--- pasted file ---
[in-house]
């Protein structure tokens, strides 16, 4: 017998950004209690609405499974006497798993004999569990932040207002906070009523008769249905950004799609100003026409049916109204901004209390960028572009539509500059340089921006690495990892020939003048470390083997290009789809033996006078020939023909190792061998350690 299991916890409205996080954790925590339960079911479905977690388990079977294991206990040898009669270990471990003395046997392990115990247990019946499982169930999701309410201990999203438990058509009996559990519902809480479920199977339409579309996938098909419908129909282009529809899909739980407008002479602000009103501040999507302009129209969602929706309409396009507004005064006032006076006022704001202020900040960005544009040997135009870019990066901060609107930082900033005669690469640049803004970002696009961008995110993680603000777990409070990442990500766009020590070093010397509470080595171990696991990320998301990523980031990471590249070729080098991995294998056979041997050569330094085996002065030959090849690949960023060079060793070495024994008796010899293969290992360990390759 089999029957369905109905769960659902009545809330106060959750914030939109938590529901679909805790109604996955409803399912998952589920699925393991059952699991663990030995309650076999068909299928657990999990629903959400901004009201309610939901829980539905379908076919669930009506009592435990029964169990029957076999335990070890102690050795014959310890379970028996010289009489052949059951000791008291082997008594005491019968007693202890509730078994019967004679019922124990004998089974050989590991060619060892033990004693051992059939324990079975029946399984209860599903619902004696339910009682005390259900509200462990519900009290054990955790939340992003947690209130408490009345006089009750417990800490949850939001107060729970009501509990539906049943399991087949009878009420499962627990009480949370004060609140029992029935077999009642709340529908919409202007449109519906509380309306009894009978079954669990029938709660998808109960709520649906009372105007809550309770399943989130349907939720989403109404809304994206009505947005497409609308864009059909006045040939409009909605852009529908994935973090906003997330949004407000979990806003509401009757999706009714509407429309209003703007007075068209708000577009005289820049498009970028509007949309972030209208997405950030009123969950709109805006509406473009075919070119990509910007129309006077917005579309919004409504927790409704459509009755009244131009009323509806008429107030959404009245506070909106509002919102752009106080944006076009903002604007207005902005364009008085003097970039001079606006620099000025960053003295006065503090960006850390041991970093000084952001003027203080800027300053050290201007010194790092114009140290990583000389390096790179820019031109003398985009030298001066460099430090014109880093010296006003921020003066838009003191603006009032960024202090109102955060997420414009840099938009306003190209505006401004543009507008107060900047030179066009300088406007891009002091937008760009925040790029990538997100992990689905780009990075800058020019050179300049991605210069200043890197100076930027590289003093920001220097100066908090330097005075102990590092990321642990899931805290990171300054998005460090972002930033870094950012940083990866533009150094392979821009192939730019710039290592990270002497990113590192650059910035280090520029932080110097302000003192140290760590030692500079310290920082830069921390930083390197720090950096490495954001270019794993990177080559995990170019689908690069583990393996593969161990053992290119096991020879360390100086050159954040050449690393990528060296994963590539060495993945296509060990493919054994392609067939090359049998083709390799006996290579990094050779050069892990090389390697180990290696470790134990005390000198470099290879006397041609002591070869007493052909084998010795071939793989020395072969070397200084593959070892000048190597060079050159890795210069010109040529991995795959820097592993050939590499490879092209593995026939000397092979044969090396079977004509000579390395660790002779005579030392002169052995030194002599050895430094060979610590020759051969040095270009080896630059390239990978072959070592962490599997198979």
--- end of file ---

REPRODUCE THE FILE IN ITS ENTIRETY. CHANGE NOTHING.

[in-house]
């Protein structure tokens, strides 16, 4: 017998950004209690609405499974006497798993004999569990932040207002906070009523008769249905950004799609100003026409049916109204901004209390960028572009539509500059340089921006690495990892020939003048470390083997290009789809033996006078020939023909190792061998350690 299991916890409205996080954790925590339960079911479905977690388990079977294991206990040898009669270990471990003395046997392990115990247990019946499982169930999701309410201990999203438990058509009996559990519902809480479920199977339409579309996938098909419908129909282009529809899909739980407008002479602000009103501040999507302009129209969602929706309409396009507004005064006032006076006022704001202020900040960005544009040997135009870019990066901060609107930082900033005669690469640049803004970002696009961008995110993680603000777990409070990442990500766009020590070093010397509470080595171990696991990320998301990523980031990471590249070729080098991995294998056979041997050569330094085996002065030959090849690949960023060079060793070495024994008796010899293969290992360990390759 089999029957369905109905769960659902009545809330106060959750914030939109938590529901679909805790109604996955409803399912998952589920699925393991059952699991663990030995309650076999068909299928657990999990629903959400901004009201309610939901829980539905379908076919669930009506009592435990029964169990029957076999335990070890102690050795014959310890379970028996010289009489052949059951000791008291082997008594005491019968007693202890509730078994019967004679019922124990004998089974050989590991060619060892033990004693051992059939324990079975029946399984209860599903619902004696339910009682005390259900509200462990519900009290054990955790939340992003947690209130408490009345006089009750417990800490949850939001107060729970009501509990539906049943399991087949009878009420499962627990009480949370004060609140029992029935077999009642709340529908919409202007449109519906509380309306009894009978079954669990029938709660998808109960709520649906009372105007809550309770399943989130349907939720989403109404809304994206009505947005497409609308864009059909006045040939409009909605852009529908994935973090906003997330949004407000979990806003509401009757999706009714509407429309209003703007007075068209708000577009005289820049498009970028509007949309972030209208997405950030009123969950709109805006509406473009075919070119990509910007129309006077917005579309919004409504927790409704459509009755009244131009009323509806008429107030959404009245506070909106509002919102752009106080944006076009903002604007207005902005364009008085003097970039001079606006620099000025960053003295006065503090960006850390041991970093000084952001003027203080800027300053050290201007010194790092114009140290990583000389390096790179820019031109003398985009030298001066460099430090014109880093010296006003921020003066838009003191603006009032960024202090109102955060997420414009840099938009306003190209505006401004543009507008107060900047030179066009300088406007891009002091937008760009925040790029990538997100992990689905780009990075800058020019050179300049991605210069200043890197100076930027590289003093920001220097100066908090330097005075102990590092990321642990899931805290990171300054998005460090972002930033870094950012940083990866533009150094392979821009192939730019710039290592990270002497990113590192650059910035280090520029932080110097302000003192140290760590030692500079310290920082830069921390930083390197720090950096490495954001270019794993990177080559995990170019689908690069583990393996593969161990053992290119096991020879360390100086050159954040050449690393990528060296994963590539060495993945296509060990493919054994392609067939090359049998083709390799006996290579990094050779050069892990090389390697180990290696470790134990005390000198470099290879006397041609002591070869007493052909084998010795071939793989020395072969070397200084593959070892000048190597060079050159890795210069010109040529991995795959820097592993050939590499490879092209593995026939000397092979044969090396079977004509000579390395660790002779005579030392002169052995030194002599050895430094060979610590020759051969040095270009080896630059390239990978072959070592962490599997198979």